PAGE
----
Kilometers 5030
Kilometers cycled 400
Countries visited 5
Transport carbon emissions 156 kgCO2

October 9th Presentations, Presidents and Lighthouses

So despite cobbling my presentation together on the train and not having a proper run through beforehand it went rather well. No one nodded off and I even got some laughs (and at the right places!) and had a few people come up and say well done afterwards which was very nice of them.
Then I had a crazy cycle back from London Bridge to the hostel. Before I was out of the station proper a taxi driver tried to kill me, and then shouted at me for it. I backed down and got out of his way (before he barged me out of it) and shouted ‘Oh I’ll be back in the UK then, welcome home’ after him. Even though I was up against the clock I stopped to take a series of photos of cyclists (and cars and buses and f**cking taxis and motorbikes) leaving the lights at the bottom of the bridge. It was pure chaos. The bikes were mostly at the front with a couple of motorbikes and everything else up against their back wheels like a great wall of metal death and when then pulled away I was amazed that no one died in the rush to barge past and overtake the cyclists. I know I know that they do it every day but you can’t just put a blue line on a map and call it a ‘cycling superhighway’ – you have to put the blue line on the actual physical ROAD as well.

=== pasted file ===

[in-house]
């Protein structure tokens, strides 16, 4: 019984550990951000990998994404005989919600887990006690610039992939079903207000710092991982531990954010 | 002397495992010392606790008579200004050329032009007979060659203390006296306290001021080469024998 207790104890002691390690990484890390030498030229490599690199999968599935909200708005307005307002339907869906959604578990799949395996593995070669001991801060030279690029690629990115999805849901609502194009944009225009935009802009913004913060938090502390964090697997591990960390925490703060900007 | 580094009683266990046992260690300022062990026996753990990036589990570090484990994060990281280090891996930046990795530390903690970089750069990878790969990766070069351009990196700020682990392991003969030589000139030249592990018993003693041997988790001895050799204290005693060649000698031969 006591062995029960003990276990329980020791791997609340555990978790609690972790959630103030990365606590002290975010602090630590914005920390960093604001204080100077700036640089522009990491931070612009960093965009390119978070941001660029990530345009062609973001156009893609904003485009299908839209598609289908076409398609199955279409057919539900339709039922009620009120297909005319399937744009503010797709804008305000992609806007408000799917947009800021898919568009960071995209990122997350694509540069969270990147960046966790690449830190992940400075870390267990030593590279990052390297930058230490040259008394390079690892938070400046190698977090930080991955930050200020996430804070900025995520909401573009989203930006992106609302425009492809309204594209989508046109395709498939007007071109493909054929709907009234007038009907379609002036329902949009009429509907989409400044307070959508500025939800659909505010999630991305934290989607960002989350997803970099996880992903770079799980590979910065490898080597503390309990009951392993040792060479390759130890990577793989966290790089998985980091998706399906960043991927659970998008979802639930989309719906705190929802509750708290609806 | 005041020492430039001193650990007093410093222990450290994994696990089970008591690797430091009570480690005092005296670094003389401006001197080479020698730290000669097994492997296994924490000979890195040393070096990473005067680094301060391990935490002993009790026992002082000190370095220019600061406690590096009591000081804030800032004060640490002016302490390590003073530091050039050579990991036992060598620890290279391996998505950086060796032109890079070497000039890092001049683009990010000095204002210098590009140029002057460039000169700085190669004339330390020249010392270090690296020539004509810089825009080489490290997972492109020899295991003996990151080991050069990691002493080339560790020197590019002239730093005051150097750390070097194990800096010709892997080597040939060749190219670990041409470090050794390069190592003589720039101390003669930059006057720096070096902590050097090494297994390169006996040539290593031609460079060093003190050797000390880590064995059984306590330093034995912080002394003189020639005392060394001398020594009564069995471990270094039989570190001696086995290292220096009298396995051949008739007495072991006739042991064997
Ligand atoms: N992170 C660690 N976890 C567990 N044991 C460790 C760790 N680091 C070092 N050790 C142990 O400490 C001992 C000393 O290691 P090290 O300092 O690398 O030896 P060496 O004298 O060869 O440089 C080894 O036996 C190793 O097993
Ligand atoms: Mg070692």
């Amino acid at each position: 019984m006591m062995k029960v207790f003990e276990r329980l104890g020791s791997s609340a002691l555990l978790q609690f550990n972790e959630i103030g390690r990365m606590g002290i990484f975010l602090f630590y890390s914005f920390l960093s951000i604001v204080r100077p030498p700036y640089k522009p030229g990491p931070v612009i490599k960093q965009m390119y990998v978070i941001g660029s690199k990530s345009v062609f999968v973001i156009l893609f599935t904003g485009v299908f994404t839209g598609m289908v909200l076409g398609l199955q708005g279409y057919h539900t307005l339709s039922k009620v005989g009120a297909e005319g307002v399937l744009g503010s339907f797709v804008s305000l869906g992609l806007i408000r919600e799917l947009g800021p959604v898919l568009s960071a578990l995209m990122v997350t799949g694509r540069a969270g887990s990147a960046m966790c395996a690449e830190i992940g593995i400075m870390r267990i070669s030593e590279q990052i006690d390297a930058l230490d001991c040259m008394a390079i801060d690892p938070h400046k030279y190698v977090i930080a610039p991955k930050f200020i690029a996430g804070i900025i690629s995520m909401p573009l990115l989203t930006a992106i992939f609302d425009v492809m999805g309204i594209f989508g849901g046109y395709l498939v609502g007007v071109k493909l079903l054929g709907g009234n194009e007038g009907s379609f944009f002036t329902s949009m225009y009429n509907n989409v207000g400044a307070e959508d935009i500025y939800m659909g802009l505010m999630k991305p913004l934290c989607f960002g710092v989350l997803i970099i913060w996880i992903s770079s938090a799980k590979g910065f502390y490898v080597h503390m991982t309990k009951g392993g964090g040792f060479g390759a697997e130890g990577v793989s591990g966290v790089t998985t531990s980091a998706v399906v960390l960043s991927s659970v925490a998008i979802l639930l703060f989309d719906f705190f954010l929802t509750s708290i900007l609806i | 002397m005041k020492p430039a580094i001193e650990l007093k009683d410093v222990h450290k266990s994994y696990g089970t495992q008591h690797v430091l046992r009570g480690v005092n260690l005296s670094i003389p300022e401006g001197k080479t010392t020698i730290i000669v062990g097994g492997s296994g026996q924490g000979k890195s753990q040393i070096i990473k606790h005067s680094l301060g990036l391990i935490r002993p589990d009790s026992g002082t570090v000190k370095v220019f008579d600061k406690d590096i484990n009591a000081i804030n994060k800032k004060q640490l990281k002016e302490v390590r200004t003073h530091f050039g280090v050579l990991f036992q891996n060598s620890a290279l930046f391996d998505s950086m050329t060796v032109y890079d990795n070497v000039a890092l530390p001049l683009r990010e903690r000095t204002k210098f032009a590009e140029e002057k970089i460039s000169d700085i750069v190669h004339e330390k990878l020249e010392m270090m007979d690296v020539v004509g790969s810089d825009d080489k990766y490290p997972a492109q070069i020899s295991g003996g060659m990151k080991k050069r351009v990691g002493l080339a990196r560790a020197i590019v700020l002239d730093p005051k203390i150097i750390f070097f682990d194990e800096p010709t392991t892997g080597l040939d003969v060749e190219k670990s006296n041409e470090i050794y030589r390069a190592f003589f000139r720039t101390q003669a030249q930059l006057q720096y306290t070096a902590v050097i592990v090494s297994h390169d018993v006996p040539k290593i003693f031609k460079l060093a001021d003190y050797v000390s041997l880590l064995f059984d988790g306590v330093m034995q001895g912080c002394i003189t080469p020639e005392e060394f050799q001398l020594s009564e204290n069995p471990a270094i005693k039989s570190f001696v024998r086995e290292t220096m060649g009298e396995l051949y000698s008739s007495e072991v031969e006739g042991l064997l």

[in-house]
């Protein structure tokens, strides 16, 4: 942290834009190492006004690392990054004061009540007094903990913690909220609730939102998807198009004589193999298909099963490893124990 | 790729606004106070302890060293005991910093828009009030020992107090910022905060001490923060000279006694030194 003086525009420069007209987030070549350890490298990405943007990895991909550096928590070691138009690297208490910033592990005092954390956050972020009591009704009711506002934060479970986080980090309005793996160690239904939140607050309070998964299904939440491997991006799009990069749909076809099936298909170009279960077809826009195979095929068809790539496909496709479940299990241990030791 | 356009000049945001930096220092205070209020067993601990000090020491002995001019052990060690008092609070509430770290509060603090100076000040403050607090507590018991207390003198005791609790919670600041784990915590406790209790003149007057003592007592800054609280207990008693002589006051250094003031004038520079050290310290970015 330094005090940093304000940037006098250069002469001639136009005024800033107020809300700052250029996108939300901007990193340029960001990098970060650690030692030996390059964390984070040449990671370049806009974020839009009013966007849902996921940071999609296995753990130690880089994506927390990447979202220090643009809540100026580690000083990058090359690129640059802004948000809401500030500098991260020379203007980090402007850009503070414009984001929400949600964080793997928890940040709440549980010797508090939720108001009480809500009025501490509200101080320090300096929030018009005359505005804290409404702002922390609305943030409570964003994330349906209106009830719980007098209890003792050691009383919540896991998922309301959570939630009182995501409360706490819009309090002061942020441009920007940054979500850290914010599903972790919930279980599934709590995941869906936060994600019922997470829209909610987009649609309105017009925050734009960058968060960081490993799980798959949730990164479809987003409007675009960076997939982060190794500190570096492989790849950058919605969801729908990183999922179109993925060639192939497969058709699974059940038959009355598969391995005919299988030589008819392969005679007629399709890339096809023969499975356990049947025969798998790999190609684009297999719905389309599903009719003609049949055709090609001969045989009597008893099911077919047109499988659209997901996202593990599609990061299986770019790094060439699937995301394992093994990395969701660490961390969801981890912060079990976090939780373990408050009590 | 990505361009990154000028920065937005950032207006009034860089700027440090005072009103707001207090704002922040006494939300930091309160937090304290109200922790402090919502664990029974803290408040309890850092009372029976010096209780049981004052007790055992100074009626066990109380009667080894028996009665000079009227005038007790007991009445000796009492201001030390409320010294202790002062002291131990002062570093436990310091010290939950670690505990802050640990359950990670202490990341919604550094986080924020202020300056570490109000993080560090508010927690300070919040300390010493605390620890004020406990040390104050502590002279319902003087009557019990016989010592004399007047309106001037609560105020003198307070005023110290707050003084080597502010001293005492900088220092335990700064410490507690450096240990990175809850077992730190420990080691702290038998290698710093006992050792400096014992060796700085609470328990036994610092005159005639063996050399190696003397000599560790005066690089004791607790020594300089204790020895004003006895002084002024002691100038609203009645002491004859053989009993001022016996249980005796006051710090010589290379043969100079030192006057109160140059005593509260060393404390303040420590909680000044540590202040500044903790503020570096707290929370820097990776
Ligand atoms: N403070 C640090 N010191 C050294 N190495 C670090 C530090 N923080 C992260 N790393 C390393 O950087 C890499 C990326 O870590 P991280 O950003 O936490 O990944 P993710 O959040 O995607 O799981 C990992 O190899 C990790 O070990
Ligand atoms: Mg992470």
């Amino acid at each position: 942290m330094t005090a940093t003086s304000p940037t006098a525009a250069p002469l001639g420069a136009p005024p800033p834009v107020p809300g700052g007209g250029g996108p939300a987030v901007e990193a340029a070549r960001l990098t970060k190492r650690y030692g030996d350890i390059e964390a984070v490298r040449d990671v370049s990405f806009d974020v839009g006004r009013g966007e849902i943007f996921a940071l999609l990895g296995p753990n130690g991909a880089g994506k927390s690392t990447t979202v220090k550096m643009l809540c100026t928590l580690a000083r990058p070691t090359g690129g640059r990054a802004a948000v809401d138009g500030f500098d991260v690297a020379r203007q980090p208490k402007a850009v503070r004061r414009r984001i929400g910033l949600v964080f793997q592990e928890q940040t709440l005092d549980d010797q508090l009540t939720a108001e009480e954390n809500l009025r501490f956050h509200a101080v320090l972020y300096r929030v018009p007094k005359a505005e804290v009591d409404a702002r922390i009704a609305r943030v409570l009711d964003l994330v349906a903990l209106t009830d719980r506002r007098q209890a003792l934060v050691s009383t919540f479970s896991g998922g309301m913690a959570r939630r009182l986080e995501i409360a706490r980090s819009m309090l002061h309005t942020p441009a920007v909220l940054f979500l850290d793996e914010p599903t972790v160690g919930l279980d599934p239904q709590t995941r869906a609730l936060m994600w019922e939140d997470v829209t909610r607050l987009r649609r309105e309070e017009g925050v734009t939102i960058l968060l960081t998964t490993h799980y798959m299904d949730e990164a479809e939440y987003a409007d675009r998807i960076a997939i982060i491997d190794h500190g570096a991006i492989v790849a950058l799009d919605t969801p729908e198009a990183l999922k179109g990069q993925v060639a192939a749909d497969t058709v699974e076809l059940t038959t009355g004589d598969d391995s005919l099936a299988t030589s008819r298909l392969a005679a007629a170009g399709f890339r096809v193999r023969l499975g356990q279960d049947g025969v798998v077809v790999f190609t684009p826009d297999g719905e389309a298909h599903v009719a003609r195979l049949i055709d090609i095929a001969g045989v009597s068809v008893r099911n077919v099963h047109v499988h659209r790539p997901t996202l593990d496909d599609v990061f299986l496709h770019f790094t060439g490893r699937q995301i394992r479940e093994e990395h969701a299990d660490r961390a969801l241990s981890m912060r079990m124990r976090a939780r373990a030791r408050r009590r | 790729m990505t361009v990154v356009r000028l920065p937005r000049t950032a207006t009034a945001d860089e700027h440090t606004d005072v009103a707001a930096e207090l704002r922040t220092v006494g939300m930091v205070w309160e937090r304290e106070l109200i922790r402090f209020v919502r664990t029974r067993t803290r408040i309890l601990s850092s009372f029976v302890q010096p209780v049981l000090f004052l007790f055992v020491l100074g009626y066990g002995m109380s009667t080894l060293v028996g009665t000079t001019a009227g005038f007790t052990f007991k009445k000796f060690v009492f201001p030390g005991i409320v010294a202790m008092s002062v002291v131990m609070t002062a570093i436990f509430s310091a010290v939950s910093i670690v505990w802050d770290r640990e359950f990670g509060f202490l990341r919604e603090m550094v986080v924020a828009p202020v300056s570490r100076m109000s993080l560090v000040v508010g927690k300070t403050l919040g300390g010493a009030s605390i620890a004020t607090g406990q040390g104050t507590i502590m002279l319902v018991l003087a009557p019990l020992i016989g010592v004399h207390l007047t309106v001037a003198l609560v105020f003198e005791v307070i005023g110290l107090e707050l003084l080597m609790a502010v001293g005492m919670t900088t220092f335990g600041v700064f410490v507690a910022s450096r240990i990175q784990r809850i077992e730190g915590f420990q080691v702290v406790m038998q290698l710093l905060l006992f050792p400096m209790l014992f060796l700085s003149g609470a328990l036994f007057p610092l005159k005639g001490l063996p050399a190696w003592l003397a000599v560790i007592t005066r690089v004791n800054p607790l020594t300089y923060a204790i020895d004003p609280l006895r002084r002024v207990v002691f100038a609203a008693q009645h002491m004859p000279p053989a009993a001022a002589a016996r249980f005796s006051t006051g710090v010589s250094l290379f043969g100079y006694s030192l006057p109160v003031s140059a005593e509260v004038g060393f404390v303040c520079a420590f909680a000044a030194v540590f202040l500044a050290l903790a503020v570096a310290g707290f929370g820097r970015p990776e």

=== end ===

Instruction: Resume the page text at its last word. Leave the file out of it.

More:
As always in London, I spend more time pushing my bike than riding it but from St Pauls to Trinity House I do ride, with my camera phone in my pocket so I can take pics of everyone who tries to kill me.
Trinity house, where the presidents dinner is, is very posh but they are not at all sniffy about the newbike and happily let me chain it inside their railings. Inside is all sweeping staircases and chandeliers, a string quartet, huge paintings of famous royal types and ships - of course. It is the headquarters of the lighthouse association and we are treated to a potted history of the organisation and the building by a great speaker who tells it like he’s sharing gossip from last night about close friends as he namedrops monarchs and politicians, many long dead. Dinner is delicious, the wine is free and my dinner date is driving not drinking so I get to have his as well and by the time I have to get up to be given my award I’m on the port and brandy and look frankly wasted - on my photos at least. There is a professional photographer there who gets me to pose next to a ships bell with my certificate – I dread to think how badly they will come out.
At least by the time we leave the streets are empty. St Paul’s Youth Hostel don’t have a bikepark but they let me bring it inside. I’m woken by the bells and reminded of a hungover Katface in Copenhagen shouting ‘I don’t believe in your god, shut up and let me sleep’. But I quite like it, I have a lovely view and the breakfast is ace.

Friday, 8 October 2010

8th October Home Straight